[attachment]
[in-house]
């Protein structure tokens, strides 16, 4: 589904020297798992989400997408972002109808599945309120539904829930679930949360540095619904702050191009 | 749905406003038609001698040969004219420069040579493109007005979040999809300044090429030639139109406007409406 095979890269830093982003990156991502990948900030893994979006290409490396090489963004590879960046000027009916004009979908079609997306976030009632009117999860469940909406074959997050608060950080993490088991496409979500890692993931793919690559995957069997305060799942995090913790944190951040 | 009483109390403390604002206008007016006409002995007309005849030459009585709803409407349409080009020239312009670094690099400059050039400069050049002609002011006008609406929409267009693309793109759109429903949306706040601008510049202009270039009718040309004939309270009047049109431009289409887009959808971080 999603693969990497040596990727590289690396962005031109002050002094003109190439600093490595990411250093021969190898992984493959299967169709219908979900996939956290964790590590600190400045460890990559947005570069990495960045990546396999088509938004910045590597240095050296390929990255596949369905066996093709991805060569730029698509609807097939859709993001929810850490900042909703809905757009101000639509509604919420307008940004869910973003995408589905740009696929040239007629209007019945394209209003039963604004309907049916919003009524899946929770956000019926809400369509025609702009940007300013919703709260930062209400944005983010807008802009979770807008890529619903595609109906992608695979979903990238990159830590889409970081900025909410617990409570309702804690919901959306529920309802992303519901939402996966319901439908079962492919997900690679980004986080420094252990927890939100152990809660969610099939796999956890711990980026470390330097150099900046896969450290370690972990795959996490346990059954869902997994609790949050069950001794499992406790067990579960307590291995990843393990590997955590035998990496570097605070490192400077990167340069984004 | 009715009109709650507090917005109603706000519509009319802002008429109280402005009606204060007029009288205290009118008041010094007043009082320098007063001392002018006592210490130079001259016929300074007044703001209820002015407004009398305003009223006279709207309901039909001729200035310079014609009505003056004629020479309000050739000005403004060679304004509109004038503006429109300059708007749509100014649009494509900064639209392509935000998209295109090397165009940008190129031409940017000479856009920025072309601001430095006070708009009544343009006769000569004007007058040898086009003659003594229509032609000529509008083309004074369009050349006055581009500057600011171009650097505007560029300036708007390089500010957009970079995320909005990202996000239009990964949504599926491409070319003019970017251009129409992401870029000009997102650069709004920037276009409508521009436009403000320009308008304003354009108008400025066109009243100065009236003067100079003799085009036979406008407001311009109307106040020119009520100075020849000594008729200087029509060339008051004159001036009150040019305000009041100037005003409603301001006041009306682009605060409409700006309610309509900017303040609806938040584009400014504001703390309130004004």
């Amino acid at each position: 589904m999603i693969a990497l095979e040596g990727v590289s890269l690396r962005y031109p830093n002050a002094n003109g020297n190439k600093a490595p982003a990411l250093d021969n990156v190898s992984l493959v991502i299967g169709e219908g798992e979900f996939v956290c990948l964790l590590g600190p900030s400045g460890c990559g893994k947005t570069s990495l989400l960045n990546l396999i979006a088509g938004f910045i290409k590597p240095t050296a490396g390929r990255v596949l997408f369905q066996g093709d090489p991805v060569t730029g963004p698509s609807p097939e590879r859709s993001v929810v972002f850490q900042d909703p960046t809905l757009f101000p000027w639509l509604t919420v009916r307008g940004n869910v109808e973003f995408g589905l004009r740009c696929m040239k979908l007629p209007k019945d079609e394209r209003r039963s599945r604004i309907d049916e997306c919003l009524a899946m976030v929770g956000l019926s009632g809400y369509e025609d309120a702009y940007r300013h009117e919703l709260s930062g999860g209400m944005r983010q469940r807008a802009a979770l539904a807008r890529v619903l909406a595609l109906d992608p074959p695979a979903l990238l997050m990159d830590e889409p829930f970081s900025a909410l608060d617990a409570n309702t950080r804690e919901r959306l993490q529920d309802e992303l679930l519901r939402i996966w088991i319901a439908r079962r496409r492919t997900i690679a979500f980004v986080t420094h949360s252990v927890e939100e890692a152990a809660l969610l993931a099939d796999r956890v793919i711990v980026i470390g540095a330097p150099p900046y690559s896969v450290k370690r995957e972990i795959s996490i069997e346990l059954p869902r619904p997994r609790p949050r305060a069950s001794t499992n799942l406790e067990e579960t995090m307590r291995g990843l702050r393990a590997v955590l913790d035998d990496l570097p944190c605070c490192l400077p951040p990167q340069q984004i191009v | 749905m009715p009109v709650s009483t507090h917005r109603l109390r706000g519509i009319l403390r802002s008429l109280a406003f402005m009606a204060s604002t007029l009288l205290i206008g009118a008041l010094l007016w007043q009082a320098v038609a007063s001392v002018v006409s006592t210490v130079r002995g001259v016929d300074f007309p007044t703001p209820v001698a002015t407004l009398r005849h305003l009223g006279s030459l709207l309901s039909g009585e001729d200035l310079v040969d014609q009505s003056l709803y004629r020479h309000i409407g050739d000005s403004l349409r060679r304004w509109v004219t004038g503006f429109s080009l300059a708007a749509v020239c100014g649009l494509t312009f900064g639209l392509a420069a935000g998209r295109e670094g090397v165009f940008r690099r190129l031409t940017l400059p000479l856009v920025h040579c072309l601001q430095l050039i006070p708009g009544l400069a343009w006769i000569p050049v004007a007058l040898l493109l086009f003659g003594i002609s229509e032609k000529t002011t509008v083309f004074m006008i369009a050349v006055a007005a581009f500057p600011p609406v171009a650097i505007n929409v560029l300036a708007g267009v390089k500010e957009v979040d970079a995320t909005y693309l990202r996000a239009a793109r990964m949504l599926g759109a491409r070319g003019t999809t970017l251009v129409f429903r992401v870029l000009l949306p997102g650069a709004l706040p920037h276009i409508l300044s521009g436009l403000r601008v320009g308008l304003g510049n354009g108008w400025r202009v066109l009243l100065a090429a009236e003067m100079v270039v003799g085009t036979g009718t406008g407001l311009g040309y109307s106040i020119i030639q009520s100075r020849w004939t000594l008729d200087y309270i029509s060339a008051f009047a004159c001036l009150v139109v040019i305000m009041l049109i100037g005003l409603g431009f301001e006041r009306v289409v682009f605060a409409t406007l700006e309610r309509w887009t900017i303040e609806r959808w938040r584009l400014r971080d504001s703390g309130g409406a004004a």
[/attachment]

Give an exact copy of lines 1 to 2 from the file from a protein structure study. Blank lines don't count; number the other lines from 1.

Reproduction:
[in-house]
């Protein structure tokens, strides 16, 4: 589904020297798992989400997408972002109808599945309120539904829930679930949360540095619904702050191009 | 749905406003038609001698040969004219420069040579493109007005979040999809300044090429030639139109406007409406 095979890269830093982003990156991502990948900030893994979006290409490396090489963004590879960046000027009916004009979908079609997306976030009632009117999860469940909406074959997050608060950080993490088991496409979500890692993931793919690559995957069997305060799942995090913790944190951040 | 009483109390403390604002206008007016006409002995007309005849030459009585709803409407349409080009020239312009670094690099400059050039400069050049002609002011006008609406929409267009693309793109759109429903949306706040601008510049202009270039009718040309004939309270009047049109431009289409887009959808971080 999603693969990497040596990727590289690396962005031109002050002094003109190439600093490595990411250093021969190898992984493959299967169709219908979900996939956290964790590590600190400045460890990559947005570069990495960045990546396999088509938004910045590597240095050296390929990255596949369905066996093709991805060569730029698509609807097939859709993001929810850490900042909703809905757009101000639509509604919420307008940004869910973003995408589905740009696929040239007629209007019945394209209003039963604004309907049916919003009524899946929770956000019926809400369509025609702009940007300013919703709260930062209400944005983010807008802009979770807008890529619903595609109906992608695979979903990238990159830590889409970081900025909410617990409570309702804690919901959306529920309802992303519901939402996966319901439908079962492919997900690679980004986080420094252990927890939100152990809660969610099939796999956890711990980026470390330097150099900046896969450290370690972990795959996490346990059954869902997994609790949050069950001794499992406790067990579960307590291995990843393990590997955590035998990496570097605070490192400077990167340069984004 | 009715009109709650507090917005109603706000519509009319802002008429109280402005009606204060007029009288205290009118008041010094007043009082320098007063001392002018006592210490130079001259016929300074007044703001209820002015407004009398305003009223006279709207309901039909001729200035310079014609009505003056004629020479309000050739000005403004060679304004509109004038503006429109300059708007749509100014649009494509900064639209392509935000998209295109090397165009940008190129031409940017000479856009920025072309601001430095006070708009009544343009006769000569004007007058040898086009003659003594229509032609000529509008083309004074369009050349006055581009500057600011171009650097505007560029300036708007390089500010957009970079995320909005990202996000239009990964949504599926491409070319003019970017251009129409992401870029000009997102650069709004920037276009409508521009436009403000320009308008304003354009108008400025066109009243100065009236003067100079003799085009036979406008407001311009109307106040020119009520100075020849000594008729200087029509060339008051004159001036009150040019305000009041100037005003409603301001006041009306682009605060409409700006309610309509900017303040609806938040584009400014504001703390309130004004």